Dear University Times,
My name is Paras Chand, and I am a rising senior at the University of Pittsburgh and president of Tobacco-Less Initiative. Nationwide, millions of high school and college students are beginning to indulge in smoking and other nicotine-related activities every day. The CDC reports that “nine out of 10 adults who smoke cigarettes daily first tried smoking by age 18.” With an increasing number of flavors and options in vapes and e-cigarettes, younger populations are becoming more inclined to use these products.
Our University is no exception to this trend. Tobacco use is a significant public health issue in Allegheny County; first-hand and second-hand smoke negatively affect those who work, live, and study in the surrounding area. This year, I founded Tobacco-Less Initiative, a student organization aimed to educate the campus community on the adverse health effects of smoking and vaping.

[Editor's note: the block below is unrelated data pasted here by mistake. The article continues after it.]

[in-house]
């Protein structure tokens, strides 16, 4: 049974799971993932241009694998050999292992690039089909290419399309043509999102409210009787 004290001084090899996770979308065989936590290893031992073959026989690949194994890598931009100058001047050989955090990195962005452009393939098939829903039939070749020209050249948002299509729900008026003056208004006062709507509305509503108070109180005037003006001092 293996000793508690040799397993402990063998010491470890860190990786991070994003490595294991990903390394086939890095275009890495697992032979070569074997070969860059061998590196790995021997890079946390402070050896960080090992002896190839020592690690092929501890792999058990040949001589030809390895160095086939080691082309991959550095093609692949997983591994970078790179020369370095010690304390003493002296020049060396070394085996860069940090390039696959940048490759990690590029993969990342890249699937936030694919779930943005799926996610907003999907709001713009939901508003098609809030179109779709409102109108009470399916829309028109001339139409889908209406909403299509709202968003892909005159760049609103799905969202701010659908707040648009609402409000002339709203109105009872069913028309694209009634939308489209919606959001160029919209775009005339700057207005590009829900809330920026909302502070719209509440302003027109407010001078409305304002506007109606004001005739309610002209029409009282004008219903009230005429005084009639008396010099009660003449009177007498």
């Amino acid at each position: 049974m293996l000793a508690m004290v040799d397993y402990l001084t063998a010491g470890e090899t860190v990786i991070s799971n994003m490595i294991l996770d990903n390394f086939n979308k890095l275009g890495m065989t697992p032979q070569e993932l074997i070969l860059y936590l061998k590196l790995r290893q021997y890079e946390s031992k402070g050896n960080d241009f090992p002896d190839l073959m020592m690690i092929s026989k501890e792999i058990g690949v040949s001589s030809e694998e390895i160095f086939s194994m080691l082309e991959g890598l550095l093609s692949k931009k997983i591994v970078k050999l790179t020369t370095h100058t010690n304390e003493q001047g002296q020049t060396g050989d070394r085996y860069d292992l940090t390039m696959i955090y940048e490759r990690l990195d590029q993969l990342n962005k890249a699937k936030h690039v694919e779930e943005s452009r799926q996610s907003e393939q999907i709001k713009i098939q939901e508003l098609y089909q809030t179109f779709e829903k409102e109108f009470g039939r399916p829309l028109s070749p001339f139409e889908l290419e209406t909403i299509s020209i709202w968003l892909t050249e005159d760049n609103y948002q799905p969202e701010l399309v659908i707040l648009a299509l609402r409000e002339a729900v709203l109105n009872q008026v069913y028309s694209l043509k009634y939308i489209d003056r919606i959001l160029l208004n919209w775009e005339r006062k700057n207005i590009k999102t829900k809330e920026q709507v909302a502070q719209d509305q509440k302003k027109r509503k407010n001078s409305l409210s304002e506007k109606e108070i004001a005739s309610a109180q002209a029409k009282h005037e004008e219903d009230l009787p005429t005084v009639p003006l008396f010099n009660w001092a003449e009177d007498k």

But, in order to reverse this trend of increasing smoking cases, there needs to be a collective effort to educate youth populations, in particular. To create a message or instill an understanding of the potential long-term consequences of tobacco use early on would benefit millions of high school and college students in the long term. That is why I would recommend that the Pitt Pathfinders introduce prospective students to tobacco cessation programs and mental health resources found within the University’s Student Health Services. I would also propose reserving a section of time during freshman orientation to introduce students to the negative consequences of smoking and vaping from a holistic outlook.
The effects of smoking are widespread and deadly. Nicotine addiction causes dependence and significant short-term and long-term complications. We as a campus community need to address these concerns and push an agenda that teaches students about these risk factors for the University’s health and safety.
President of Tobacco-Less Initiative